A History of Glitter and Blood
Author: Hannah Moskowitz
Publisher: Chronicle Books
Genre: YA Fantasy
Release Date: August 18, 2015
Source: egalley received from publisher via Netgalley
Rating: 3 Stars
Add to Goodreads
Buy the Book
***I received a free copy of this book from the publisher in exchange for an honest review. This has in no way changed my opinion of the book. The review below is my open and honest opinion.***
Synopsis from Goodreads:
Sixteen-year-old Beckan and her friends are the only fairies brave enough to stay in Ferrum when war breaks out. Now there is tension between the immortal fairies, the subterranean gnomes, and the mysterious tightropers who arrived to liberate the fairies.
But when Beckan’s clan is forced to venture into the gnome underworld to survive, they find themselves tentatively forming unlikely friendships and making sacrifices they couldn’t have imagined. As danger mounts, Beckan finds herself caught between her loyalty to her friends, her desire for peace, and a love she never expected.This stunning, lyrical fantasy is a powerful exploration of what makes a family, what justifies a war, and what it means to truly love.
I’m kind of torn on this book. On the one hand, it sucked me in. When I first started reading, I really wasn’t feeling the writing style. Enough that it made me want to put the book down. But I pushed through just to see if it would get better and the story completely sucked me in. About a group of fairies who remain in a city under siege during a war when the rest of their species runs. The city isn’t exactly safe for fairies with the gnomes prowling around ready to slowly rip them apart and devour their body parts. Yeah, this book was a bit graphic. There were a lot of things I liked about it. Like the fact that it sucked me in. The characters had me glued to the pages and I honestly enjoyed each and every one of them. They each had their own distinctive personalities and I enjoyed getting to know them and seeing how the war had affected them each in similar, yet different ways.
I also really enjoyed the sense of family that this book brought to the table. Even if they aren’t blood-related, the ties between these characters were strong. They were a family and they stuck by each other no matter what. They were always there for each other even during the darkest times. Even when one of them was being shitty, they stood by each other for better or worse and I loved that.
Another thing about this book that I enjoyed was the discussion of race and the stereotypes amongst each race which included the fairies, the gnomes and the tightropers. It was interesting to see the dynamics between each group and then to watch a mismatched group come together and try to change the preconceived notions existent in their world. It was a great way to connect an issue still going on in our present day world to that of the fantasy world we were in.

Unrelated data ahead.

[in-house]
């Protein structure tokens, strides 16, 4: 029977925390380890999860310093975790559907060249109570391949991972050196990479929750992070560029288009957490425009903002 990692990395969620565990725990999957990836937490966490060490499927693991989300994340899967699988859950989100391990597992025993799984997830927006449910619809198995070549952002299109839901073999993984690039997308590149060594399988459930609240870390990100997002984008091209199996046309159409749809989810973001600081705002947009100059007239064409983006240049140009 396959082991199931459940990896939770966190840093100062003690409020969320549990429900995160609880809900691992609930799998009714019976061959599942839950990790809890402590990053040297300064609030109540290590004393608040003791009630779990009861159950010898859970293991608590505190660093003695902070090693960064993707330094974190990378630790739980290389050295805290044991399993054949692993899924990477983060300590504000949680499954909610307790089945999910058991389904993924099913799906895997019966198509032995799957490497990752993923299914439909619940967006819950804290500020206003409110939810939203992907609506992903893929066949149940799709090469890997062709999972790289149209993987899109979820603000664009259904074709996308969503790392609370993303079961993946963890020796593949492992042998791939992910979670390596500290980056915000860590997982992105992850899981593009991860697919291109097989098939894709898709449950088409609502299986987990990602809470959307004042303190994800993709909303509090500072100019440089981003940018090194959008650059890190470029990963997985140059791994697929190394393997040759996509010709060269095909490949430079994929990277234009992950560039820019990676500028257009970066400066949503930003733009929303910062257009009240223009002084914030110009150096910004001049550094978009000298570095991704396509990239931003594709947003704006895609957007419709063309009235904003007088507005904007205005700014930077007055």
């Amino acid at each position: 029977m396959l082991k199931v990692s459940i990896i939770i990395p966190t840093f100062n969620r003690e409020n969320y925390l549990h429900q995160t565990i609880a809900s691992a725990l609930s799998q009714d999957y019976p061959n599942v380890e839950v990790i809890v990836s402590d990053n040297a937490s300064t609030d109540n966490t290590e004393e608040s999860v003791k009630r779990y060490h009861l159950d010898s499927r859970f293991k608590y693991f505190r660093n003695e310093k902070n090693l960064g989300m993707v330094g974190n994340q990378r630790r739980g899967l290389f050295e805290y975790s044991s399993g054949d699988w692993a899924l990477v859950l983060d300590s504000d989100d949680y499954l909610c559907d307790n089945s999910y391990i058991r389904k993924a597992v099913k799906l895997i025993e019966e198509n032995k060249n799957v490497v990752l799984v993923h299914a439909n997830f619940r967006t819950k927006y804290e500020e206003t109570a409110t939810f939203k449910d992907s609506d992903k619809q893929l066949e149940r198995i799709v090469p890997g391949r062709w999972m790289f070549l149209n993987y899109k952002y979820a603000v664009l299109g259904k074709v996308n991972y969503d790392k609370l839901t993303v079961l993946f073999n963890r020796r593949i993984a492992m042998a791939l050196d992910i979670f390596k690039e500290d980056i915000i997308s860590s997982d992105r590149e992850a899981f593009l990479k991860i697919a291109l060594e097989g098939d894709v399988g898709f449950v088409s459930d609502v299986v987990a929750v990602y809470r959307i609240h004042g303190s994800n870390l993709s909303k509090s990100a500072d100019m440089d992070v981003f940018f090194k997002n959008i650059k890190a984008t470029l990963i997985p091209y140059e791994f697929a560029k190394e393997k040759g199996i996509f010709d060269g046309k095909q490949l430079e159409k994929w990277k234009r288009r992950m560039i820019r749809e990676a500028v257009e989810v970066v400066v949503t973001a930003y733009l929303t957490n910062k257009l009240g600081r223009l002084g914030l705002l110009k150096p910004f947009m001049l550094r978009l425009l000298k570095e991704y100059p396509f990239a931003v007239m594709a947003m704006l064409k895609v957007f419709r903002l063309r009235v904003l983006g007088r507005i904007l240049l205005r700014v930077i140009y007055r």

But what I didn’t like about this book was the writing style. I guess eventually I got used to it, but it was choppy and kind of all over the place. The storyline was a bit out of order so you had to really pay attention to follow it. There were constant breaks where the story would be told and then the author of the story would randomly write himself notes on how to improve the story or tear his own writing apart saying how horrible it was. It was different and not entirely bad, it just didn’t really work all that well for me because I felt like I kept getting pulled out of the story.
The other issue I had was the prostitution and sex in general which were both a huge focus of this book. The fairies prostitute themselves to the gnomes in order to get money and food to live during the war. My problem wasn’t really with the prostitution, it was with the blasé attitude they went about it. No one was really affected by their experiences and I had a hard time believing that everything was just all swell down there in the tunnels. And sex was just given out freely like it wasn’t a big deal. And I guess to some people it’s not, but it was just foreign to me. Because to me, it is a big deal. That’s not to say that I’m a prude and don’t want to see it in books (um, hello huge fan of the Original Sinners
series here) but for some reason here it felt out of place. Like maybe it was just put there for the sake of having sex be a part of the book. I don’t know. I’m probably not making any sense. If you’ve read the book please comment; I’d love to get someone else’s opinion on the matter.
And finally the world-building wasn’t all that great. I was a little lost on what the goals of each group were, how they came to be in Ferrum, etc. I just think that it could have used a bit more so I could feel like I was more solidly in the world. But overall, a pretty good book. If you like fantasy and don’t have a problem with violence, then this might be worth checking out.
Have you read this book yet? What were your thoughts on the writing style? The sex aspect of the book?